– Simmering Fires respond well to slow methods applied consistently (everyday or nearly everyday) such as: mediation, guided imagery, breath training, biofeedback. These methods bring about a cumulative effect to counter the simmering negative experience and negative side-effects.

– Three-Alarm Fires require fast methods (not as fast as Fiery Explosion methods) but ones that can be applied to moderate depth. Especially helpful is: abdominal breathing, referring to already practice imagery of places of comfortable and stability; mindfulness (simple observations of the sounds, sights, etc. in the area); and passive muscle relaxation.

Relaxing to Visualize & Imagine

“Why I Don’t Relax” Myth: All Relaxation Techniques Cause Dullness and Sleepiness

The media and relaxation experts get the blame for this one. In the media we see images of people asleep, in hamocks, beaches, and blissed out alongside articles on relaxation methods. So there it is: if you do this, you will get that. Experts play up the most dramatic effects of relaxation.

Truth: Relaxation comes in many mind/body effects and levels

In reality, relaxation covers a broad territory of bodily and mental effects. It can: calm the body but cause the mind to be alert; it can calm the mind and the body; it can calm the emotions and leave the mind and body energized; it can calm the body and leave the mind and emotions aroused. Also there are many levels of relaxation. The levels include: just taking the edge off, mildly calming, moderately relaxed, to profoundly relaxed-out. Some will leave a person sleepy but many levels and effects are not in that direction at all.

Truth: Relaxation techniques can be used both to increase alertness and to decrease alertness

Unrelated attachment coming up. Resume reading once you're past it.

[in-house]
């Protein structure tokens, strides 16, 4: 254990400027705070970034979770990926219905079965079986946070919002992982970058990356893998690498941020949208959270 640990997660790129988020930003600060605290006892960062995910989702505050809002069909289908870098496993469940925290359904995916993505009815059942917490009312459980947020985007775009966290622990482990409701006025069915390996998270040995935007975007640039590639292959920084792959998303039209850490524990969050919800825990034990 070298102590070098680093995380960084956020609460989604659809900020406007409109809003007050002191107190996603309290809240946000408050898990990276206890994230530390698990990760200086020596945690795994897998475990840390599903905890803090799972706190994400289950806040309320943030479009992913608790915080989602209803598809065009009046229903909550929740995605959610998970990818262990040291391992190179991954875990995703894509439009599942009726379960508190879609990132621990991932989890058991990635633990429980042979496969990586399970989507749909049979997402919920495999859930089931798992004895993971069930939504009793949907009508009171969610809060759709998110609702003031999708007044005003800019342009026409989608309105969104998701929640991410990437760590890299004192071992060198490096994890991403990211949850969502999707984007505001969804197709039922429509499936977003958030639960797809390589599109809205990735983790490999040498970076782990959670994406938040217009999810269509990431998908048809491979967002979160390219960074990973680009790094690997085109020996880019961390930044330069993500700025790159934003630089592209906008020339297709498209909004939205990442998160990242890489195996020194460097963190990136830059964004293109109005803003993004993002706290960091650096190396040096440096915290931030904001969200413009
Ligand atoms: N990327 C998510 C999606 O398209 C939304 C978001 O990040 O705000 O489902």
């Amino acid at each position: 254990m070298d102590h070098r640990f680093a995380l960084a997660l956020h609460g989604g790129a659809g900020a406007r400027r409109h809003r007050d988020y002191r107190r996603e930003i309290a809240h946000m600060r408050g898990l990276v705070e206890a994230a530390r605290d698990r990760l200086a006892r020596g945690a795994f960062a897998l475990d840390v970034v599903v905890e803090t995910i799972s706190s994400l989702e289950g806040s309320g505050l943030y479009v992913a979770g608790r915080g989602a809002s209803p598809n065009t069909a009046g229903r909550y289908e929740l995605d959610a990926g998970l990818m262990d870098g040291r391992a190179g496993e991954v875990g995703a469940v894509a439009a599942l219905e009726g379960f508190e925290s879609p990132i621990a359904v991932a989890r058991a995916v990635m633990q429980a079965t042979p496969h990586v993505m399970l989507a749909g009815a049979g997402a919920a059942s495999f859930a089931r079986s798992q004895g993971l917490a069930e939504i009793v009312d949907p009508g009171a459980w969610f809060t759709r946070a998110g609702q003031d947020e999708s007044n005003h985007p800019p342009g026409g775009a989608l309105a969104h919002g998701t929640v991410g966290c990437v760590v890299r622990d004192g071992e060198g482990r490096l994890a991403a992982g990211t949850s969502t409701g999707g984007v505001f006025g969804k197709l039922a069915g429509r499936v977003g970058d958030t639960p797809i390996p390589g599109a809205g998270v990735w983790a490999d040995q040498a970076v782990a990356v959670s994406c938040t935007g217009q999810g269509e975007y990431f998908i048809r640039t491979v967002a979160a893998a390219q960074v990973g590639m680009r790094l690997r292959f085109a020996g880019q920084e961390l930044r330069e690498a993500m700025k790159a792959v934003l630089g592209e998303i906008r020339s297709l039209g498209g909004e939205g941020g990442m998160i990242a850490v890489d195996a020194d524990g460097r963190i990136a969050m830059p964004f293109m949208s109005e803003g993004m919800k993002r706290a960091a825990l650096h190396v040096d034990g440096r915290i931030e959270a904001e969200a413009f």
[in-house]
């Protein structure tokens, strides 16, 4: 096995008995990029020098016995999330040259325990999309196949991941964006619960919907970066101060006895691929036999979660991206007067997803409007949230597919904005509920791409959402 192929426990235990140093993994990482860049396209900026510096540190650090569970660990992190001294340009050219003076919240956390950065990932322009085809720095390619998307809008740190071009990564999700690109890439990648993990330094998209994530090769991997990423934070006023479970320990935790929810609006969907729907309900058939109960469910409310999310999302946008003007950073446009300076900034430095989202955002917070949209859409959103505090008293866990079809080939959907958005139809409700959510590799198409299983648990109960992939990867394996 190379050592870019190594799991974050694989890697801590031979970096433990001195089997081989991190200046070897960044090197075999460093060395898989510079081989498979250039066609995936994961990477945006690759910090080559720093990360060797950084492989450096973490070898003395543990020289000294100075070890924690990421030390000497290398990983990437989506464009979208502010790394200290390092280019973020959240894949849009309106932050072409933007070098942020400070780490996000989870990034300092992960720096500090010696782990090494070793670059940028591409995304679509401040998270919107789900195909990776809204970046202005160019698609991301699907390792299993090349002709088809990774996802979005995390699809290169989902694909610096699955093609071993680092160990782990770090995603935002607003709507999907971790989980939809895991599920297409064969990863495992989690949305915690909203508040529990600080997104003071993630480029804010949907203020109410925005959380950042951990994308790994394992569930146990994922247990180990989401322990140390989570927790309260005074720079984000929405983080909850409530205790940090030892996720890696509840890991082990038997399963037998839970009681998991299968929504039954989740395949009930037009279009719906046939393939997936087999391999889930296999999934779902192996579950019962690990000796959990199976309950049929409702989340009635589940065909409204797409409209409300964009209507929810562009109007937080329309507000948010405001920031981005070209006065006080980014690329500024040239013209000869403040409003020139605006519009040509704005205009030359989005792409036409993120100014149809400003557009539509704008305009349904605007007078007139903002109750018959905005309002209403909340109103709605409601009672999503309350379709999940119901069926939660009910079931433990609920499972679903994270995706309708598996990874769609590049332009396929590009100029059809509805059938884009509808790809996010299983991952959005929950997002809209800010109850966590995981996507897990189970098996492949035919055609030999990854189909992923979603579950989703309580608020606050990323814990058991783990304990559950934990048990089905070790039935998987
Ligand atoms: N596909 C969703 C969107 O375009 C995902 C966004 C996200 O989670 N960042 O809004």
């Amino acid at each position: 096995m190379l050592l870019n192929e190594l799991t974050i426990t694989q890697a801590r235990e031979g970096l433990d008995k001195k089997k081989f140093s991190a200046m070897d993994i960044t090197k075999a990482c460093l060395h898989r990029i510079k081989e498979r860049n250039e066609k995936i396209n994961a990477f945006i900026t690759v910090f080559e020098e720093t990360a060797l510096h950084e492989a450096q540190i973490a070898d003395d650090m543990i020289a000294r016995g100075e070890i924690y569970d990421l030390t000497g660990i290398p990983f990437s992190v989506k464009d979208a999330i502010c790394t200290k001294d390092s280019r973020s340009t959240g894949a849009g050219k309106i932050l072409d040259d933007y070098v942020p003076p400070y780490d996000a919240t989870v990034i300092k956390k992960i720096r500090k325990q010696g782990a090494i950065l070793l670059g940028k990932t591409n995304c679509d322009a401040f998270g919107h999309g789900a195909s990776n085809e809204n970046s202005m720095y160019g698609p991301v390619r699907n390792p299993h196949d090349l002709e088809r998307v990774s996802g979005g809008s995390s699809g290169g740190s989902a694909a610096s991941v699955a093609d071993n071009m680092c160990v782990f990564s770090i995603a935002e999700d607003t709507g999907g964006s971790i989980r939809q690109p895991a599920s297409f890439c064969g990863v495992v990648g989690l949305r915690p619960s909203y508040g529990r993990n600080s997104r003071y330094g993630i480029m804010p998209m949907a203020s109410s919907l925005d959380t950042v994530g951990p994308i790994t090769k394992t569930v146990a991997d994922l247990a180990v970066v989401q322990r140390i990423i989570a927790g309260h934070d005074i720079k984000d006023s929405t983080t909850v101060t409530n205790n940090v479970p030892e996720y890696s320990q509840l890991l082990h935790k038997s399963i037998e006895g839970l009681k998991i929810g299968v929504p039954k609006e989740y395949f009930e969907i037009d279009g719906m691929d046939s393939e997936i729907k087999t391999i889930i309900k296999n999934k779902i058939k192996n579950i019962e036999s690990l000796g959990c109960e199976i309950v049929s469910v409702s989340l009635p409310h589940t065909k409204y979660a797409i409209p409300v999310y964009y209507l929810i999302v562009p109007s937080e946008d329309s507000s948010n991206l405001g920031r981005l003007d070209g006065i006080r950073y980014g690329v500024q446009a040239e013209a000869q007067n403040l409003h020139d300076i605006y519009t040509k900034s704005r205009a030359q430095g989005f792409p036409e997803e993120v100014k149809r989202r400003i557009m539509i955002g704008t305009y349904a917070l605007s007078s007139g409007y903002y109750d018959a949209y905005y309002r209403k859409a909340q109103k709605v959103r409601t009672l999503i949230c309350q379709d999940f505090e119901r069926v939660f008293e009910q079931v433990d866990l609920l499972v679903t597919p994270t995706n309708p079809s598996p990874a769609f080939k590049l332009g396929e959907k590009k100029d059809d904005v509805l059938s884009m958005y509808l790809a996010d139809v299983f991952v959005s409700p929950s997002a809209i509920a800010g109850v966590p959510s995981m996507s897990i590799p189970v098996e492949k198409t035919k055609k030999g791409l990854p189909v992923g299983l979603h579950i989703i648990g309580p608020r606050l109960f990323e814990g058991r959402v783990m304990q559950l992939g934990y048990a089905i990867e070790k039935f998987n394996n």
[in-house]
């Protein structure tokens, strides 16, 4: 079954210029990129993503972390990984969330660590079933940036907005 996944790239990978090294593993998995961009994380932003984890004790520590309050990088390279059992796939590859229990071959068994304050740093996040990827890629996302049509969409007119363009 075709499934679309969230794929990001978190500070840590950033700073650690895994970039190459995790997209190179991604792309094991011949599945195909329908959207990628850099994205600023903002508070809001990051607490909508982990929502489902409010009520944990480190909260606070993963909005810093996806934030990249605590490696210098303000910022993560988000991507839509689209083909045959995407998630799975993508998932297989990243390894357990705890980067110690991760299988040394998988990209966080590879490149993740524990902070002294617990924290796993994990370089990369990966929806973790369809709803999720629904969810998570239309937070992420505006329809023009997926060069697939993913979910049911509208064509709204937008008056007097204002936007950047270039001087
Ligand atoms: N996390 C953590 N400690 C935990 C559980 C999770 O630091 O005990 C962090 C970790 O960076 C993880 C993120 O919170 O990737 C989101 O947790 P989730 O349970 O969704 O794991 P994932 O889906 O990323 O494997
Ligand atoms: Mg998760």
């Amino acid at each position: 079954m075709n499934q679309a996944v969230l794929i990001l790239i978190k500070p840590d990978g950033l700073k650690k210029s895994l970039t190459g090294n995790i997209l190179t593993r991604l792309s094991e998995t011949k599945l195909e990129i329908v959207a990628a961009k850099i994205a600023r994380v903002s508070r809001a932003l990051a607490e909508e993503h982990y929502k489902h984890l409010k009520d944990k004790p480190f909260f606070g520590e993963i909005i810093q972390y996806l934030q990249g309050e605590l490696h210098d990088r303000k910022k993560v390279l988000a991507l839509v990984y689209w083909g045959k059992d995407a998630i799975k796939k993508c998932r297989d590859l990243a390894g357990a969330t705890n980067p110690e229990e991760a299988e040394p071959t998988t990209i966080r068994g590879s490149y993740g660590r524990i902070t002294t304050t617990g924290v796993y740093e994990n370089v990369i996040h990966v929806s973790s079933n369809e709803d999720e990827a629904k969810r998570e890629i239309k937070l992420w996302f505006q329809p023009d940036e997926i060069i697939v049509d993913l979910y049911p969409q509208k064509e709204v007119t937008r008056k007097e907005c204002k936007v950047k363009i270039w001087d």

Pro athletes, pro performers, military special forces use relaxation techniques to stay focused in the midst of action. They use simple methods that can be quickly brought up but provide profound actions in the body and mind. Others, who suffer from sleeplessness or anxiety, can use the same techniques to reduce their problems.

Truth: Relaxation can chase away dullness and sleepiness

Some of our fatigue and dullness comes from holding too tight of focus on our external and internal lives. We get stuck in this mode and relaxation can open us back up to broader vision. In doing so, our fatigue can lift nearly instantly and we are able to see, think, and do like we never thought we could just moments before.

Truth: Relaxation frequently doesn’t cause dullness and sleepiness, chronic tiredness does

Relaxation techniques often get the blame for knocking people out but it is our choices that do that. If we don’t get adequate sleep, don’t set aside time for rest and recovery, don’t take time to go inside our own skin to find out what’s going on and what we truly need, we are in a chronic state of tiredness. We may not feel it all the time but it is there. Jacking ourselves up with caffeine, rush here/rush there activities, and the desire to be highly active can mask some of this tiredness (for awhile), but it is there.

A well rested person can enjoy and actually be perked up by most relaxation techniques. A chronically tired person is going to start to doze off or at least become dull the moment they are given a chance to slow down, be in a quiet place that is not for frantic activity. In fact, one of the earliest test for sleep deprivation was having a person recline in a darken room and the length of time that passed without them falling asleep was recorded. This testing wasn’t in the middle of the night, but in broad daylight on a typical day for the person to be tested. The chronically tired person konked out in minutes; a non-chronically sleep deprived could sail through the full test period of 20 minutes without going off into sleep land.

Truth: Relaxation can be scaled to provide reduced stress but not dullness/sleepiness

When we really become skilled at relaxation, we end up applying min-doses of de-stressing throughout our regular daily activities. A bit of dosing cuts the edge of impatience, confusion, and anxiety. A small dose does not lead to the profound change of mind-set that comes from applying the same technique for longer time periods or under conditions when a person can really let go (i.e. during meditation sessions). The technique is skillfully used just to the level the person wants and no more.